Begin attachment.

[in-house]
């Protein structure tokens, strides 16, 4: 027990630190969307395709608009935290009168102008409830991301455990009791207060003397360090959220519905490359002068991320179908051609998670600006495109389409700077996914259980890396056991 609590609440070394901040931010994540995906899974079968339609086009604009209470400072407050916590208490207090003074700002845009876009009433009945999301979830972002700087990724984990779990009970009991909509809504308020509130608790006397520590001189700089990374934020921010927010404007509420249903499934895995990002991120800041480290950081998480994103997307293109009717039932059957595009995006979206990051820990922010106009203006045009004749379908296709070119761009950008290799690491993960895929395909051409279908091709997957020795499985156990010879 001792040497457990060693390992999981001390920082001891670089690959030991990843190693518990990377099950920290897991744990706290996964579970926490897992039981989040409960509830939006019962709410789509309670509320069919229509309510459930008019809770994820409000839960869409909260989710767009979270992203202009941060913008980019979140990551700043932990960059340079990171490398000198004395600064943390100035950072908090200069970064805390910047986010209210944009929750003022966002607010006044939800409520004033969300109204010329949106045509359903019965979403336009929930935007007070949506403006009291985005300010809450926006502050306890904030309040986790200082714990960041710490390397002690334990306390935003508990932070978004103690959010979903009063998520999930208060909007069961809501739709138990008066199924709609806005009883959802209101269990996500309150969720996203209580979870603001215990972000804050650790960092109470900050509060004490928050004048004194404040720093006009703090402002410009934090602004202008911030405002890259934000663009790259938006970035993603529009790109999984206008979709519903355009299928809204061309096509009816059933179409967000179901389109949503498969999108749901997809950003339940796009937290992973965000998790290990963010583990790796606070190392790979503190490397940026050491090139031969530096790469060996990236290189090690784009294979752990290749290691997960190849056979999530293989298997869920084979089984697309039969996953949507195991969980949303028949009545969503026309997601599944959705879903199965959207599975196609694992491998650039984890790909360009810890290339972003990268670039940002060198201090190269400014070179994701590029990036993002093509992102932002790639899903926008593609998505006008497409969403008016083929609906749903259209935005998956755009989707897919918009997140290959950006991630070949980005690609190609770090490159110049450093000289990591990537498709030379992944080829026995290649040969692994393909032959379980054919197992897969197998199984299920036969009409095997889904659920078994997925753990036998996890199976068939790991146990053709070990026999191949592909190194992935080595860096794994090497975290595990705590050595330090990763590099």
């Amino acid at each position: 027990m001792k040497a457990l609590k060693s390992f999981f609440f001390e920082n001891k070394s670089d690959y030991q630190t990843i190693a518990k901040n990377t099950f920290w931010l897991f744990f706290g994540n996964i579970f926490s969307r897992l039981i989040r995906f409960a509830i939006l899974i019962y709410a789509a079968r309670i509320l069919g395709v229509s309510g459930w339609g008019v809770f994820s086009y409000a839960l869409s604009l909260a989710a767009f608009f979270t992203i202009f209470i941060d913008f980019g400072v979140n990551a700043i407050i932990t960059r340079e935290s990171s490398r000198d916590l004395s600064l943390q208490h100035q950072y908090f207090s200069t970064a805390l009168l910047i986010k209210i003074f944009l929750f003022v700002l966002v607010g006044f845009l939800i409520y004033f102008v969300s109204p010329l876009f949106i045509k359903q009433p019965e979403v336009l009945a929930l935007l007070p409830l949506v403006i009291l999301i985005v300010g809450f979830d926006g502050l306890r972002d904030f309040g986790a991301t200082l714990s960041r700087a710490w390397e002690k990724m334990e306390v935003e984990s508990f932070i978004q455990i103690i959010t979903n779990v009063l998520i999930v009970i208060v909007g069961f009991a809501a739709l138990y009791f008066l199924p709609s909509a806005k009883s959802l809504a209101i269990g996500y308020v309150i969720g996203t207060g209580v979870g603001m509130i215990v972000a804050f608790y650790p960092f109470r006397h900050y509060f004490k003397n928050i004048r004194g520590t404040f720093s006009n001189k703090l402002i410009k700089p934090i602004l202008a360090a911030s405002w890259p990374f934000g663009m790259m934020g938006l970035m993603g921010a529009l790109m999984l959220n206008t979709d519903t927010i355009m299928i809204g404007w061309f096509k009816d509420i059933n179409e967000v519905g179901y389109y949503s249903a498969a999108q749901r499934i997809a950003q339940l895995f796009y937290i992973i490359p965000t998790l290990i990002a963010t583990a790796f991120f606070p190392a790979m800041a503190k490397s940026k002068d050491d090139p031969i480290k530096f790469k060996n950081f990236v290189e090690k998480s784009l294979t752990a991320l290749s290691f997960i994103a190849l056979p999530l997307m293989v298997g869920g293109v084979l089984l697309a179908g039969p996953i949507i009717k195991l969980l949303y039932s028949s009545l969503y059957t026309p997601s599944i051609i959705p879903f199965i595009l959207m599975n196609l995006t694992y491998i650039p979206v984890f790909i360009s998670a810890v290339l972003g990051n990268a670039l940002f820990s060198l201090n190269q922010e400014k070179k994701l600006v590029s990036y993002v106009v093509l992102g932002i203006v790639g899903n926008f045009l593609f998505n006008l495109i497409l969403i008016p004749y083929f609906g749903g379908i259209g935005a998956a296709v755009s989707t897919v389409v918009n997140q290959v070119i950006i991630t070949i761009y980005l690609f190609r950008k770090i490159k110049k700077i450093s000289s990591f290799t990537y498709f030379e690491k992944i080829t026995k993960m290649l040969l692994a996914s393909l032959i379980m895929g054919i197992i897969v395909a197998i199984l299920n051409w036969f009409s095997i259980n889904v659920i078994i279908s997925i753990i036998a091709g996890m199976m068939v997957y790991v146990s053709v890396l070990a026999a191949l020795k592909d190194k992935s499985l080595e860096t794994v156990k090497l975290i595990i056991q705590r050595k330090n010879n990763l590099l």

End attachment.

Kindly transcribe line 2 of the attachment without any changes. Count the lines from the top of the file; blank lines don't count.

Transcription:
């Protein structure tokens, strides 16, 4: 027990630190969307395709608009935290009168102008409830991301455990009791207060003397360090959220519905490359002068991320179908051609998670600006495109389409700077996914259980890396056991 609590609440070394901040931010994540995906899974079968339609086009604009209470400072407050916590208490207090003074700002845009876009009433009945999301979830972002700087990724984990779990009970009991909509809504308020509130608790006397520590001189700089990374934020921010927010404007509420249903499934895995990002991120800041480290950081998480994103997307293109009717039932059957595009995006979206990051820990922010106009203006045009004749379908296709070119761009950008290799690491993960895929395909051409279908091709997957020795499985156990010879 001792040497457990060693390992999981001390920082001891670089690959030991990843190693518990990377099950920290897991744990706290996964579970926490897992039981989040409960509830939006019962709410789509309670509320069919229509309510459930008019809770994820409000839960869409909260989710767009979270992203202009941060913008980019979140990551700043932990960059340079990171490398000198004395600064943390100035950072908090200069970064805390910047986010209210944009929750003022966002607010006044939800409520004033969300109204010329949106045509359903019965979403336009929930935007007070949506403006009291985005300010809450926006502050306890904030309040986790200082714990960041710490390397002690334990306390935003508990932070978004103690959010979903009063998520999930208060909007069961809501739709138990008066199924709609806005009883959802209101269990996500309150969720996203209580979870603001215990972000804050650790960092109470900050509060004490928050004048004194404040720093006009703090402002410009934090602004202008911030405002890259934000663009790259938006970035993603529009790109999984206008979709519903355009299928809204061309096509009816059933179409967000179901389109949503498969999108749901997809950003339940796009937290992973965000998790290990963010583990790796606070190392790979503190490397940026050491090139031969530096790469060996990236290189090690784009294979752990290749290691997960190849056979999530293989298997869920084979089984697309039969996953949507195991969980949303028949009545969503026309997601599944959705879903199965959207599975196609694992491998650039984890790909360009810890290339972003990268670039940002060198201090190269400014070179994701590029990036993002093509992102932002790639899903926008593609998505006008497409969403008016083929609906749903259209935005998956755009989707897919918009997140290959950006991630070949980005690609190609770090490159110049450093000289990591990537498709030379992944080829026995290649040969692994393909032959379980054919197992897969197998199984299920036969009409095997889904659920078994997925753990036998996890199976068939790991146990053709070990026999191949592909190194992935080595860096794994090497975290595990705590050595330090990763590099």